"Sponsored conversations" is another way of saying "We're so lazy, we have to pay people to talk about us."

rondostar

This strategy seems to be a win-win for everyone involved. What better way to get the word out than to spread it through the blogosphere. Everyone knows that the blogs are the search engines' favorite playgrounds. And what blogger doesn't want to make a little money (or food). :)

Josh Bernoff

@Ben Not every retailer can be Whole Foods, and not every electronics company can be Apple. That's not laziness, it's reality.

Valencio

I actually think that it is a great idea. Hiring people with credibility (like celebrities) has been a time tested marketing method, why not bring it over into the Web 2.0 realm.

Ben McConnell

Josh -- Guidelines for blogger disclosure are as trustworthy as Wall Street is to self-regulation!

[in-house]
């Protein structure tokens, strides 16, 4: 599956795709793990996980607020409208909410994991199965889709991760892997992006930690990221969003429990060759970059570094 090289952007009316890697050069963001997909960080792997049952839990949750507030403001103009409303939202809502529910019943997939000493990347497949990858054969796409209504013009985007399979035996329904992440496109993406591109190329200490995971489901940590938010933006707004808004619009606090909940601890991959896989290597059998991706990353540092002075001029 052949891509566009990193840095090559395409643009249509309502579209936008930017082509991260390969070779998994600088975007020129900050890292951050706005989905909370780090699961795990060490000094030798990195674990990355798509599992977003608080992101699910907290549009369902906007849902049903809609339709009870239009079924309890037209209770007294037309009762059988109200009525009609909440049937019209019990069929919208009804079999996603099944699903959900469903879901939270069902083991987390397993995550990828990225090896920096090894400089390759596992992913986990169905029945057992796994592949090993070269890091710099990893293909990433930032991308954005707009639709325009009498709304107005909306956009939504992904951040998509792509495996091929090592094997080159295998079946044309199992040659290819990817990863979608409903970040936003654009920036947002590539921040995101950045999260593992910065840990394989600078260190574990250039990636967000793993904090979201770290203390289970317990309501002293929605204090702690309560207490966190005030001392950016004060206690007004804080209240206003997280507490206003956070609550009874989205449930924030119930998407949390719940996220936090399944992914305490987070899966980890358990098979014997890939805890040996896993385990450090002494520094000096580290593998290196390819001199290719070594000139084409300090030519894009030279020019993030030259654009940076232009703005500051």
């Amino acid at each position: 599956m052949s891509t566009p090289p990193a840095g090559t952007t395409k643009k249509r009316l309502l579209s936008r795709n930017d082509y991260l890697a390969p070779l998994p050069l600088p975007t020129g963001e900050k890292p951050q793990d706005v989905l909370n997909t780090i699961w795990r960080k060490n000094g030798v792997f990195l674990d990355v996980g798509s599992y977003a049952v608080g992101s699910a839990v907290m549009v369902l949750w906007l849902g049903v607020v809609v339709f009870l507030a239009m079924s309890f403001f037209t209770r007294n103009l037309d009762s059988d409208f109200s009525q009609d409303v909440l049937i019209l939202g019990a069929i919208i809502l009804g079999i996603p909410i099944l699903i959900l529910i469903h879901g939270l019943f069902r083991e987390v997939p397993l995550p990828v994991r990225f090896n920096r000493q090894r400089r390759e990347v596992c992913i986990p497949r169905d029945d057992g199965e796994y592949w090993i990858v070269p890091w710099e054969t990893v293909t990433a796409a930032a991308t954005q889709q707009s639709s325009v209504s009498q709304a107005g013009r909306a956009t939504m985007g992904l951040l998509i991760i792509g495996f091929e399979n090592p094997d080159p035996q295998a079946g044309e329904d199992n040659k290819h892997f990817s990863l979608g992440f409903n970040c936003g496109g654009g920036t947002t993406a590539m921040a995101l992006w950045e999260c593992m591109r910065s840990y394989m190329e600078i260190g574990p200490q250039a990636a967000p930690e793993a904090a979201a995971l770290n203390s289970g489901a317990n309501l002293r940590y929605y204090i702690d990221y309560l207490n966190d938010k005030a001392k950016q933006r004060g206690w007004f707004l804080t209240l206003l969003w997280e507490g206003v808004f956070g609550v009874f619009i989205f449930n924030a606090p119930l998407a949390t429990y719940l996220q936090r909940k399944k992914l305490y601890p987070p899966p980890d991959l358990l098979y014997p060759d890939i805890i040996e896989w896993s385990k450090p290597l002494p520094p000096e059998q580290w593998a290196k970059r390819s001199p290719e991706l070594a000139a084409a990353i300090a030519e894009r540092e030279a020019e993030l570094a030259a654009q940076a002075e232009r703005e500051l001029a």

Scott

@Ben - too bad Paul Harvey just passed away. He might have had a few things to say on this post. ;-)

andeas.wpv

Very good argumentation.
From a marketers perspective, wonderful tool, just watch you're... doing, because:

Condition number 2 is an illusion!

Writing negative comments is not in the interest of the marketer, and how is the marketer are going to justify this part of his budget? Write negative feedback and the blogger MUST be out, and the payment model (by post or time contract) does not matter either.

I think it is borderline and can be counted against the company under diverse circumstances. The disclosure is very important, I would add to use this only very selective on sensitivity of the product and the target group.

Andrew Wilson

I agree with the points Valencio and Scott made. This approach is really wishful thinking.

I hope that the internet retains a culture where if it is discovered that someone is not disclosing sponsorship or that a company is restricting the speech of a blogger that the community backlash is so severe that people and organizations won't entertain the idea of trying either.

st